that can deliver a strong surge of electrical power
could be manufactured from carbon nanotubes using a
technique developed by researchers at UC Davis.
Supercapacitors are electrical
storage devices that can deliver a huge amount of
energy in a short time. Hybrid-electric and fuel-cell
powered vehicles need such a surge of energy to start,
more than can be provided by regular batteries. Supercapacitors
are also needed in a wide range of electronic and
engineering applications, wherever a large, rapid
pulse of energy is required.
Ning Pan, a professor of textiles
in the Department of Biological and Agricultural Engineering
and the Nanomaterials in the Environment, Agriculture
and Technology (NEAT) center at UC Davis, postdoctoral
researcher Chunsheng Du and Jeff Yeh of Mytitek Inc.
of Davis prepared suspensions of carbon nanotubes
-- tiny rolled-up cylinders of carbon just a few atoms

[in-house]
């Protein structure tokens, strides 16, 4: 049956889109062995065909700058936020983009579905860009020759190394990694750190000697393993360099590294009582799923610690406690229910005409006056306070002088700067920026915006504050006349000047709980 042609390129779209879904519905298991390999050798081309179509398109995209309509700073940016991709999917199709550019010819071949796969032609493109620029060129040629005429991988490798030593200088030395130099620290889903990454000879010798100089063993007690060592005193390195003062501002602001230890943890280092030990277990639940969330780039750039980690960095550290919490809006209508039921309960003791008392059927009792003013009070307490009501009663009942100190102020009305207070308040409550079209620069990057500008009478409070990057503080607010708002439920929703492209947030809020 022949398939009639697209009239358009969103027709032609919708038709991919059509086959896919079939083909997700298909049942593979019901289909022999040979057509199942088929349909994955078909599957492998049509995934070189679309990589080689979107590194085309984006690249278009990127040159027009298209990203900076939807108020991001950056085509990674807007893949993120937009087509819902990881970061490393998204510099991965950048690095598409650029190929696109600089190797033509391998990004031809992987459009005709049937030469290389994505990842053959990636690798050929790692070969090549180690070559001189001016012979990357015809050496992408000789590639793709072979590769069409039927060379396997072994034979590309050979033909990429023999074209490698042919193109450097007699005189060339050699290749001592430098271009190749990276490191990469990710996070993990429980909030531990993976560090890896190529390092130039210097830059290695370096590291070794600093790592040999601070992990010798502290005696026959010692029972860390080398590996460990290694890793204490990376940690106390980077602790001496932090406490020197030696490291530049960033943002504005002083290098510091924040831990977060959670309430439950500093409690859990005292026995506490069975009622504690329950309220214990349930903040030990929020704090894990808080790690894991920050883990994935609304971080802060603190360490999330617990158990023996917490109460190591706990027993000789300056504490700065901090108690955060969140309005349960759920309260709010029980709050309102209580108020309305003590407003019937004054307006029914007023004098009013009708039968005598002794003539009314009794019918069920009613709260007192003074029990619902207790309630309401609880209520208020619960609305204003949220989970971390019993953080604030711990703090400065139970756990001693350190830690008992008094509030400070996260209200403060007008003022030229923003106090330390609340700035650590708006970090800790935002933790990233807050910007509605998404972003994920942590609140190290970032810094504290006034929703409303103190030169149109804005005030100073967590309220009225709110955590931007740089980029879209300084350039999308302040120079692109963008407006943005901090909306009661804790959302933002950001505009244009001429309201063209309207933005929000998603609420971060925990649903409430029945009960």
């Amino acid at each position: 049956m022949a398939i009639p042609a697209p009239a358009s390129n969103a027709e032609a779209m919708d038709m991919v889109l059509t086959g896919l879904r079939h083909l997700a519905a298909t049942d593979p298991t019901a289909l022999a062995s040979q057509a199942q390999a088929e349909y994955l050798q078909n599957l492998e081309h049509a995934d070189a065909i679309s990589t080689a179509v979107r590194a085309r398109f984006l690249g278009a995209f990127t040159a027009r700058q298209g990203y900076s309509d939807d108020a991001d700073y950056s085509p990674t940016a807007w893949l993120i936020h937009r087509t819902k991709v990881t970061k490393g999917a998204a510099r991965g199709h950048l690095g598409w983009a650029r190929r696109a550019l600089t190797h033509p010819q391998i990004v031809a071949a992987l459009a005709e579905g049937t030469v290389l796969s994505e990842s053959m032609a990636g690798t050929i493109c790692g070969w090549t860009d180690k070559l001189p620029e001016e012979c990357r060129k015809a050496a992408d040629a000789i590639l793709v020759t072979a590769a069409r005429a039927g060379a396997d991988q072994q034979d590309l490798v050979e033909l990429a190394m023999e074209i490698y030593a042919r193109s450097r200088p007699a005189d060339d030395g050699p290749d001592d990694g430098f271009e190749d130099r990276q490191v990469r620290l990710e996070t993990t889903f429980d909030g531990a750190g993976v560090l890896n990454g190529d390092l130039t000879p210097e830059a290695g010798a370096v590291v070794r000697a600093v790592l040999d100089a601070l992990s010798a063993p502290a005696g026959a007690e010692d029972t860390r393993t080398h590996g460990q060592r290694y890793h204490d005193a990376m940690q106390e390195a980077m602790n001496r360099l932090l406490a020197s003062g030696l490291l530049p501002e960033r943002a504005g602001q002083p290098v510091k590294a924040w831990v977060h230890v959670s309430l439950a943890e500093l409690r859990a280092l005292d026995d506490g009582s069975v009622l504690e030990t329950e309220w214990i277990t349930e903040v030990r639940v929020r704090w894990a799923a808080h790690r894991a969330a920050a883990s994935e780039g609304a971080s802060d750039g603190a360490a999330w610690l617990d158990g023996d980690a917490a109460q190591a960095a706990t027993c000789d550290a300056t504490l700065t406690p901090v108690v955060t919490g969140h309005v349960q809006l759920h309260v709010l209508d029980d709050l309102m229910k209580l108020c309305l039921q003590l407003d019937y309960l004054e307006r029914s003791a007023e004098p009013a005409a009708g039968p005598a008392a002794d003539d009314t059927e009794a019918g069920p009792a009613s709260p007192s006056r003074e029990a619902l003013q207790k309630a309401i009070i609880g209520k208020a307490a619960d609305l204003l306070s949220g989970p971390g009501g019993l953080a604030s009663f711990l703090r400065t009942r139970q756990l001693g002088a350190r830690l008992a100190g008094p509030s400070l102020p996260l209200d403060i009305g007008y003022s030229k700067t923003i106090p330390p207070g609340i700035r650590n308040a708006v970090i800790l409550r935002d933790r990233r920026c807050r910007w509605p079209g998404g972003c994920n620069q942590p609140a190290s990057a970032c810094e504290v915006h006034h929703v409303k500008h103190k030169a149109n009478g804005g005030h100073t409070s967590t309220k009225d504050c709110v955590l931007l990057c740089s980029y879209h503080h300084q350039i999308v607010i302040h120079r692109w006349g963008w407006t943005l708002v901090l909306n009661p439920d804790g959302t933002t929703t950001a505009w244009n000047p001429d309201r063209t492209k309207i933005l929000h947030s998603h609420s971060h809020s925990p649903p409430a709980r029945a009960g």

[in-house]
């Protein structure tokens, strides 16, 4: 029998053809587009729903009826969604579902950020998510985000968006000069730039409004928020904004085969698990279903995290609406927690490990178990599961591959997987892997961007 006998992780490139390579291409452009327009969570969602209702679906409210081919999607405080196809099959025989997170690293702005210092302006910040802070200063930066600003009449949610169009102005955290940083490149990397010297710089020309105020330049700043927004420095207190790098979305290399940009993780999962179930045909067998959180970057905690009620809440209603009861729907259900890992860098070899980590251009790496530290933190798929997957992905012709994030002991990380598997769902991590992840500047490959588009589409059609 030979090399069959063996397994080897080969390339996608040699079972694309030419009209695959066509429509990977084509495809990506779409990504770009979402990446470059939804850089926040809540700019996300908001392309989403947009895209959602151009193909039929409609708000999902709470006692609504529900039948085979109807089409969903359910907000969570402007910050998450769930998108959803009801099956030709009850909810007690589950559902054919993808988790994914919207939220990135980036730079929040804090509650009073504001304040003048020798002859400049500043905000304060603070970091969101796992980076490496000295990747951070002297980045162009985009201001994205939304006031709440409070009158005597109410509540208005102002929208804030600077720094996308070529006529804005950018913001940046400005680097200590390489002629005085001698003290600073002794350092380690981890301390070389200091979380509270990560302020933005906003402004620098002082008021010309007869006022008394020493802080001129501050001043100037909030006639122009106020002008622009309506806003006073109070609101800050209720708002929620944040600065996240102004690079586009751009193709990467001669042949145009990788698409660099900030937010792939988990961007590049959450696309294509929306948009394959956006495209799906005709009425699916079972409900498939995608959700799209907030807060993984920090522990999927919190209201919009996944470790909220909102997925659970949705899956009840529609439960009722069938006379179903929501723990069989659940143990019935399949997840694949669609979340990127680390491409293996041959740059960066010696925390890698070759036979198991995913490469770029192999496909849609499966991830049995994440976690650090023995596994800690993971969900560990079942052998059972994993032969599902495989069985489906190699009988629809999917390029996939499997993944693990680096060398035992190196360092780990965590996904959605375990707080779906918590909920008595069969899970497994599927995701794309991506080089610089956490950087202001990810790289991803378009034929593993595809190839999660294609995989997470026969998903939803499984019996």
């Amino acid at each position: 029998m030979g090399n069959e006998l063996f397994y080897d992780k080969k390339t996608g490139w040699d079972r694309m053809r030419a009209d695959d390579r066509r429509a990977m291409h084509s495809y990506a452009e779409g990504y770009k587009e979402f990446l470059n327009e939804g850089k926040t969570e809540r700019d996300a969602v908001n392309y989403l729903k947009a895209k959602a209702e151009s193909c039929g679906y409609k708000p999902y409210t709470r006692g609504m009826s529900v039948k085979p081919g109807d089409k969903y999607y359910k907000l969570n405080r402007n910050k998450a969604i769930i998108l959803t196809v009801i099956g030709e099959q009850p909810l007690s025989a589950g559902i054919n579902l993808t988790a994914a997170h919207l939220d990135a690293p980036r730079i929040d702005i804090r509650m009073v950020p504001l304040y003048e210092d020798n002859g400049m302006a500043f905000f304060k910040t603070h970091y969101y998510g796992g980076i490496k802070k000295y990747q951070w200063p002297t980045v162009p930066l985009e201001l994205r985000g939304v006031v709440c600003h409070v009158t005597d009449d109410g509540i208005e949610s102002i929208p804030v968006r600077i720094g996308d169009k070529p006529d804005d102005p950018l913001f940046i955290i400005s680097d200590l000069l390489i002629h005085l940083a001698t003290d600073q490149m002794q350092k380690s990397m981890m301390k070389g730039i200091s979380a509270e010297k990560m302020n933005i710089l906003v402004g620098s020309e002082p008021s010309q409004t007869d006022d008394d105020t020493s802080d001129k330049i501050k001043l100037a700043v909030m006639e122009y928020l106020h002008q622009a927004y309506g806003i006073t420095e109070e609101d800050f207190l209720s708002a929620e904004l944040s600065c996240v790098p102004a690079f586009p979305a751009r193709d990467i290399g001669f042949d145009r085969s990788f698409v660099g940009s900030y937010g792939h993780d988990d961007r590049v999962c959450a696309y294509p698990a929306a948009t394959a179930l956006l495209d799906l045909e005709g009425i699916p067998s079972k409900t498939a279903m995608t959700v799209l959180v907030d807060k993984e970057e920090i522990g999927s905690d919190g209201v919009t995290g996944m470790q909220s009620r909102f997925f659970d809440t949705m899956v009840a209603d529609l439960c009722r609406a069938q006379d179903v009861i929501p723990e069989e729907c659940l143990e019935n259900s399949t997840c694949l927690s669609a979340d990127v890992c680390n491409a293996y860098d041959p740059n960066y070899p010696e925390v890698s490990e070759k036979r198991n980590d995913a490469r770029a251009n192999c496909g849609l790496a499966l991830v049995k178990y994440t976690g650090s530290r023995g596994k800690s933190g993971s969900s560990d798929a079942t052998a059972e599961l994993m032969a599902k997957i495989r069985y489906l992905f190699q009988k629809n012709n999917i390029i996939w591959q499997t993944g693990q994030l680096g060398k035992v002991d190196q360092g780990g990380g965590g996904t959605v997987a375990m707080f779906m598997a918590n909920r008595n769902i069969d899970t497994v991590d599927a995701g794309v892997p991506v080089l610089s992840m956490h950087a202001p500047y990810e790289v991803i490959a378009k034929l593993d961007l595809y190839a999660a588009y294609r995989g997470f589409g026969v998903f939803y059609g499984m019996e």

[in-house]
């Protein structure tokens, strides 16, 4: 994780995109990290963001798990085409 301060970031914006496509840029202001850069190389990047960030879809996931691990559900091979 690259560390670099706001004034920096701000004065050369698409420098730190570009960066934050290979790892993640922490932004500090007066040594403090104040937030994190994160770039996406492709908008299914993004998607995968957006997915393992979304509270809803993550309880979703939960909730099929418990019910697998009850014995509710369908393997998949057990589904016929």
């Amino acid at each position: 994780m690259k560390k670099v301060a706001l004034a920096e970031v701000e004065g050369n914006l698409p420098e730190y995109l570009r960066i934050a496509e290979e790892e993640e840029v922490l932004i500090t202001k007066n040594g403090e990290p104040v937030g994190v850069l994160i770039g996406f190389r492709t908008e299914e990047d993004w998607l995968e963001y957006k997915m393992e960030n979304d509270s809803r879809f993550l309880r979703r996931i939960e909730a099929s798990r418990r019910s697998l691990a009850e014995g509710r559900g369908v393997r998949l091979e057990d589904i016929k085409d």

across. They developed a method to deposit the nanotubes
on nickel foil so that the nanotubes were aligned
and packed closely together.
Conventional, or "Faraday"
capacitors, store electrical charges between a series
of interleaved conducting plates. Because of their
small size, the nanotubes provide a huge surface area
on which to store and release energy, Pan said.
The new devices can produce
a power density of 30 kilowatts per kilogram (kW/kg),
compared with 4 kW/kg for the most advanced devices
currently available commercially, Pan said. Other
researchers have described laboratory supercapacitors
capable of up to 20 kW/kg, he said.
The work is published in the
Feb. 1 issue of the journal Nanotechnology.
Free access to the journal: http://www.iop.org/EJ/journal/Nano
• Ning Pan, Nanophases in the Environment, Agriculture
and Technology, (530) 752-6232, firstname.lastname@example.org
• Andy Fell, UC Davis News Service, (530) 752-4533,